After watching Rafa Nadal labor through two straight tiebreakers against Italian Andreas Seppi yesterday in Cincinnati, it has become obvious that nobody in the draw needs these matches more than Rafa does.  

True, the legs look fine, and Rafa is in pretty good physical condition, but the rust is thick on the young Spaniards game, and if Rafa doesn't get a few more matches under his belt in Cincinnati, he'll likely have his capable hands full in New York when the U.S. Open begins on August 31.  

Unlike his arch rival Roger Federer, who seems to be able to summon his magic after long lapses in activity or even after several bad performances, Rafa is an animal who needs far more repetition to recreate his full arsenal of breathtaking shots.  

This was apparent yesterday, as Rafa struggled mightily against a player that he would have cast aside as if he was wiping a bead of sweat from his brow about four months ago.  It wasn't that Rafa's knees were bothering him.  It wasn't that he was out of shape in the oppressive Midwestern August heat.  The fact of the matter is that Rafa doesn't have his feel back.  

Feel breeds confidence.  Lack of feel breeds indecision.  Take a look at Rafa hitting his backhand slice, a shot that was coming along so nicely for him several months ago, and you'll see exactly what I'm referring to.  Rafa's slice used to bite and slide.  He didn't look beautiful hitting it, but the results were deadly.  Yesterday, Rafa's slice was fluffy.  It hung up in the air and bounced lazily when it hit the hard court.  Seppi took notice and pummelled it every chance he got, and as he did, I couldn't help but think of what one of the top-20 players would do to that shot.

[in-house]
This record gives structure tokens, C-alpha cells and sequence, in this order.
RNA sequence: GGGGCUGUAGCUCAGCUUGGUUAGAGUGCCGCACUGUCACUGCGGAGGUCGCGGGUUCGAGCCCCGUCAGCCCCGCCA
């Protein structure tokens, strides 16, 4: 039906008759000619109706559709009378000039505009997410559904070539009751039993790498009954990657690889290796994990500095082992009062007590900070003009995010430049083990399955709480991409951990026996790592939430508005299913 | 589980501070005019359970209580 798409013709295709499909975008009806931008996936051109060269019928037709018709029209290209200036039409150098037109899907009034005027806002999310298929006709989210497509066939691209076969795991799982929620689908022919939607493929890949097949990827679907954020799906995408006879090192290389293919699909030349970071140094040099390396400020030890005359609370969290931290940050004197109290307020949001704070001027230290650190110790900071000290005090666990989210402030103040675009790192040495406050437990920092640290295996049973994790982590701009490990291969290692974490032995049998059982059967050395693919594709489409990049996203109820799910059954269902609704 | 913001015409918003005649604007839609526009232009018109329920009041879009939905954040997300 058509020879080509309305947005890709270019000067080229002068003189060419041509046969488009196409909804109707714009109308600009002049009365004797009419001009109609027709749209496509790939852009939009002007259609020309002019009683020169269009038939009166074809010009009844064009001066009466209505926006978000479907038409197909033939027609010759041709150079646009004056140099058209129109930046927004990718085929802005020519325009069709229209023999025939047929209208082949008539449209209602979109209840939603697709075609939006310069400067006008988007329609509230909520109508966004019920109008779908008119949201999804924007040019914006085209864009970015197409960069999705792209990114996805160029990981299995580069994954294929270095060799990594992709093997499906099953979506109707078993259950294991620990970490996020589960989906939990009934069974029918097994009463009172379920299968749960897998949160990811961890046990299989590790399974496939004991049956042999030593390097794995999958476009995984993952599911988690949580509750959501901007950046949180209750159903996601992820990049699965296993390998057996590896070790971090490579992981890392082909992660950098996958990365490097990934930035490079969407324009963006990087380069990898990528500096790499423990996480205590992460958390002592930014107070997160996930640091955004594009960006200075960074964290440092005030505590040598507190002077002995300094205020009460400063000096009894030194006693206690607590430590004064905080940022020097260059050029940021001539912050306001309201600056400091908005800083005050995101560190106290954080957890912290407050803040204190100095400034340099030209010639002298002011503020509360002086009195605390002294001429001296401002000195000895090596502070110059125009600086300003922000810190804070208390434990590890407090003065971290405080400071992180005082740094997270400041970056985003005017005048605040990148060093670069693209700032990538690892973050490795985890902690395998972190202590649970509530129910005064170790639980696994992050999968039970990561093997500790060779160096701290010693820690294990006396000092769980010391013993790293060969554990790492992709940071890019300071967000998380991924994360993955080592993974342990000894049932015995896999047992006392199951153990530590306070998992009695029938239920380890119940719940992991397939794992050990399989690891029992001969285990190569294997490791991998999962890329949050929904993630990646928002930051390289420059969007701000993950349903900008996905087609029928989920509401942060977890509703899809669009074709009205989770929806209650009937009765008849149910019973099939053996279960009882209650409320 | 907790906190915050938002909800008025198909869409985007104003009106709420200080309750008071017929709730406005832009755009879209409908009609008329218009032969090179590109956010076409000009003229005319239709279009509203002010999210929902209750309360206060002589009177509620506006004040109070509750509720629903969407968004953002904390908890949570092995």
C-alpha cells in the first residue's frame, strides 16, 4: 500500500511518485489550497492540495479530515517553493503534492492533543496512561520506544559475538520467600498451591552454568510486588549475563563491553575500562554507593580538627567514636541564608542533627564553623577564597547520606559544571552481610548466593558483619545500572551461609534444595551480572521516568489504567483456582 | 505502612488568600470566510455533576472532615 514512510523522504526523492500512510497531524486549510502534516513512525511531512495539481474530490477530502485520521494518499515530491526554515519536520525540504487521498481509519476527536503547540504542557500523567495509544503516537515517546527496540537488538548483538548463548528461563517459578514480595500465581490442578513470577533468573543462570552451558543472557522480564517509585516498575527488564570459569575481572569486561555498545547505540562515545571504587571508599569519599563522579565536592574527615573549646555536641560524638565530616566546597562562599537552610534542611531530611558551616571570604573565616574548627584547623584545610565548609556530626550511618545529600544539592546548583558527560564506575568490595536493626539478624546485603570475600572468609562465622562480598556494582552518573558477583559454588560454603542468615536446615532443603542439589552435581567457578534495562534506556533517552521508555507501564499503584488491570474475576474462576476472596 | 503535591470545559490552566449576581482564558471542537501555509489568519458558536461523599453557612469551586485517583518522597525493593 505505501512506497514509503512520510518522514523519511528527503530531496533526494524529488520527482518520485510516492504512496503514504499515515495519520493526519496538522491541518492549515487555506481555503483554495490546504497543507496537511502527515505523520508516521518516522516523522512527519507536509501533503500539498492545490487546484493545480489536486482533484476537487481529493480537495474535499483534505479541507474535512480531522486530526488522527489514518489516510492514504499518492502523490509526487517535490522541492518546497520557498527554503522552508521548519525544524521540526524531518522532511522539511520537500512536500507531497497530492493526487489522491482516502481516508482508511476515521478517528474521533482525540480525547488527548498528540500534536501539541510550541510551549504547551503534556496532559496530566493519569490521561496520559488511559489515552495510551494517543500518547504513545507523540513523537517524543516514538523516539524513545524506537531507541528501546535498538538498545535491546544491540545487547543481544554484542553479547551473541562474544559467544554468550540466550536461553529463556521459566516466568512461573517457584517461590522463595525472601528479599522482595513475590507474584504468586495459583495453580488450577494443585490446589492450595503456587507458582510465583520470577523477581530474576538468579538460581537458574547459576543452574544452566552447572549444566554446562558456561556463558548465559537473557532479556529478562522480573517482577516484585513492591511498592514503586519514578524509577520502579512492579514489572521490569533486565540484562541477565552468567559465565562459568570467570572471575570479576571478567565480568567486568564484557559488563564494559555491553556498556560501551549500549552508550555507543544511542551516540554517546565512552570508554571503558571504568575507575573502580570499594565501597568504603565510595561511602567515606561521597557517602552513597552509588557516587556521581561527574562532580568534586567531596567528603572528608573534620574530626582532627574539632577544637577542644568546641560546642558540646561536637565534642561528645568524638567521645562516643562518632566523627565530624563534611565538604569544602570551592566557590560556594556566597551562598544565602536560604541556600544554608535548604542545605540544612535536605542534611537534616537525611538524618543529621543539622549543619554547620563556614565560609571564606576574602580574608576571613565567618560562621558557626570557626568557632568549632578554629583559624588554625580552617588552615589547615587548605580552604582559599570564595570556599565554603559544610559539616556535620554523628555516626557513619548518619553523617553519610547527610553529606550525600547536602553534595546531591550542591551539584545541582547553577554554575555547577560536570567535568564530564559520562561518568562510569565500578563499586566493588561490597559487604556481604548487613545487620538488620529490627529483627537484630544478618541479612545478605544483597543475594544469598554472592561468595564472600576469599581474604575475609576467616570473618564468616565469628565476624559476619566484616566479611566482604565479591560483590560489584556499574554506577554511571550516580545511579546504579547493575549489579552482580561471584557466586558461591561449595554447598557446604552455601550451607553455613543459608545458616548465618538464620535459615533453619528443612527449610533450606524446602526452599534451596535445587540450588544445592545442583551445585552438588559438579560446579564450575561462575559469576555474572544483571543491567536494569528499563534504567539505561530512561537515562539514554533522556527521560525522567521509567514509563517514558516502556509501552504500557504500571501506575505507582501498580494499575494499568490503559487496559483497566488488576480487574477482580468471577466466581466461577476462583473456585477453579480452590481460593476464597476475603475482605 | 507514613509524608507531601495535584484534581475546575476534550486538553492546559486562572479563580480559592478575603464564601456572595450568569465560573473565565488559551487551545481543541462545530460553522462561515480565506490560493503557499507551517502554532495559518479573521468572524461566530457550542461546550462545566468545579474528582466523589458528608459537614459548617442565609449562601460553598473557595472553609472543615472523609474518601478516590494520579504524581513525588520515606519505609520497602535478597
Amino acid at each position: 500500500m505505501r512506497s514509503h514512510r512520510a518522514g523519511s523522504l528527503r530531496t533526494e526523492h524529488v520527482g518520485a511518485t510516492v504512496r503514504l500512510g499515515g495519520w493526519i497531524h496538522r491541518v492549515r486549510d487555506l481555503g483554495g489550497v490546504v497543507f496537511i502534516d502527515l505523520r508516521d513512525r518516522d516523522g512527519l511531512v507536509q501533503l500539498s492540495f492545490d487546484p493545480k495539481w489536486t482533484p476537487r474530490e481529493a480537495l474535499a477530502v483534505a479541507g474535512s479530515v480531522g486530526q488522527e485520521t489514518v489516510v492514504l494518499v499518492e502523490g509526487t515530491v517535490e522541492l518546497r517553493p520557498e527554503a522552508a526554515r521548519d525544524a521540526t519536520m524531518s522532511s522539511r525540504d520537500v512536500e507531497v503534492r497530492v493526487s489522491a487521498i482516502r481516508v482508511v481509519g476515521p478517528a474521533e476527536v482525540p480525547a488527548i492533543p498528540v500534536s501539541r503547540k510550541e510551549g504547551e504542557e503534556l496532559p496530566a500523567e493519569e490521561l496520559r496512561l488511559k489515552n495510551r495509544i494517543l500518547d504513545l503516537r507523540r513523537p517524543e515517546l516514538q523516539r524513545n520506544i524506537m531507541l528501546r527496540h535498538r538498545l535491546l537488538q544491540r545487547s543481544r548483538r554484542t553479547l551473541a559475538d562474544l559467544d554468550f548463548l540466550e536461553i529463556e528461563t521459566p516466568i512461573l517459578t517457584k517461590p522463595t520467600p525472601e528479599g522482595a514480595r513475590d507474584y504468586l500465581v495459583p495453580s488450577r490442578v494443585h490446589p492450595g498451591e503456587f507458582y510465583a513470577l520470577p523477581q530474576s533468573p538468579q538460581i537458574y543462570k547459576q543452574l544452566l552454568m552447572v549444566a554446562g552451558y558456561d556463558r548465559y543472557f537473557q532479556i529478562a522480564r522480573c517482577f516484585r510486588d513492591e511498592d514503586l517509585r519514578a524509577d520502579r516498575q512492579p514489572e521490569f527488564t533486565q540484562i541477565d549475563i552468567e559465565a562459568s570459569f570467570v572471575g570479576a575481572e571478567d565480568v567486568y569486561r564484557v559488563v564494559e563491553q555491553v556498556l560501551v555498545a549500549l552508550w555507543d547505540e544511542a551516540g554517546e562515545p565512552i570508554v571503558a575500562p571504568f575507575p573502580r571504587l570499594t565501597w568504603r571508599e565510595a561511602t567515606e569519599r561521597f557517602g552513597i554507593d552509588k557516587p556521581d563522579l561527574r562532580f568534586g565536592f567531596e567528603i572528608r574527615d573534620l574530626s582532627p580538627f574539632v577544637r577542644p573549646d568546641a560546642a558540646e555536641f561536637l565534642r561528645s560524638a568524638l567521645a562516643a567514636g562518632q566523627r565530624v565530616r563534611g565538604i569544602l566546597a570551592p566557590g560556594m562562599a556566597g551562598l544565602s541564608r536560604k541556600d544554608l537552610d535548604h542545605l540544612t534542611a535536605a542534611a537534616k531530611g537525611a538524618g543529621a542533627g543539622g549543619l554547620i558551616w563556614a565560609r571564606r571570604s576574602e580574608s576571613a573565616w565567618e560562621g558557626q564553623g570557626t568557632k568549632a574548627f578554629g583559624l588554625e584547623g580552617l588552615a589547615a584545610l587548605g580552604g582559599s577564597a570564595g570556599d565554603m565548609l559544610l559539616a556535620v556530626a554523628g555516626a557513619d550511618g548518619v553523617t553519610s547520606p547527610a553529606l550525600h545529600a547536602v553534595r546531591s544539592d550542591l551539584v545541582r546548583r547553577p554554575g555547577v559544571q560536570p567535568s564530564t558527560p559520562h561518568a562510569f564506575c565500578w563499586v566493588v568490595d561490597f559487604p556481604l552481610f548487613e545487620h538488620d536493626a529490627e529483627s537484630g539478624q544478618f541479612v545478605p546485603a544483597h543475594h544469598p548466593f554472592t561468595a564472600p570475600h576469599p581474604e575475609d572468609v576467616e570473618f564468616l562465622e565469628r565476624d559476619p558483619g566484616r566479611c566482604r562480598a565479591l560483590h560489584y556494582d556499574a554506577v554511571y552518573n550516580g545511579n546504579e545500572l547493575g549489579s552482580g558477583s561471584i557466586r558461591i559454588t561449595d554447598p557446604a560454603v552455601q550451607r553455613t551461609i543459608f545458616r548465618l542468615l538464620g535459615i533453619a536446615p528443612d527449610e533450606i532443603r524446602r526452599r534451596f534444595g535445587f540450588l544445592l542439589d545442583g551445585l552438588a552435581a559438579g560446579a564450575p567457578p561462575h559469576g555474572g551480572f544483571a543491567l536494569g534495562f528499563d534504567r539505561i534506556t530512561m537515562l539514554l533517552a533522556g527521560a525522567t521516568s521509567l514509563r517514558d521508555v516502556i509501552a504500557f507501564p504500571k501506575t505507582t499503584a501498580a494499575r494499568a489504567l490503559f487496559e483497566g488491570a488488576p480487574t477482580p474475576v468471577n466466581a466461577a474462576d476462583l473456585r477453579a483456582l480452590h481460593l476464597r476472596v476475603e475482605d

Thankfully for Rafa, he's still match tough - he escaped the match by winning two consecutive tiebreakers, and he'll get another chance to regain more of the "feel" that made him so good -and so confident - over the last few years.  

"I don't know if I play very well, but I was there all the time, no?" Rafa told the press after the match.  "I was fighting every point, and that's the important thing, no?  I don't know if it was a very good match for me, but it was very important, because these matches help me a lot to get my best performance and to get physical training too."  

Evidently Rafa knows what's at stake here in Cincinnati as well.  

"So everything is positive.  And, you know, the most positive thing is that I gonna be tomorrow another time on the court.  That's important for me continuing to improve."  

Clearly, Rafa knows what he needs to do.  But the question is whether he can play well enought to continue to win and get the matches that he needs.  He's desperate for more reps and he can't afford a loss today against Paul-Henri Mathieu, because it will leave him with too much unfinished business before the U.S. Open begins.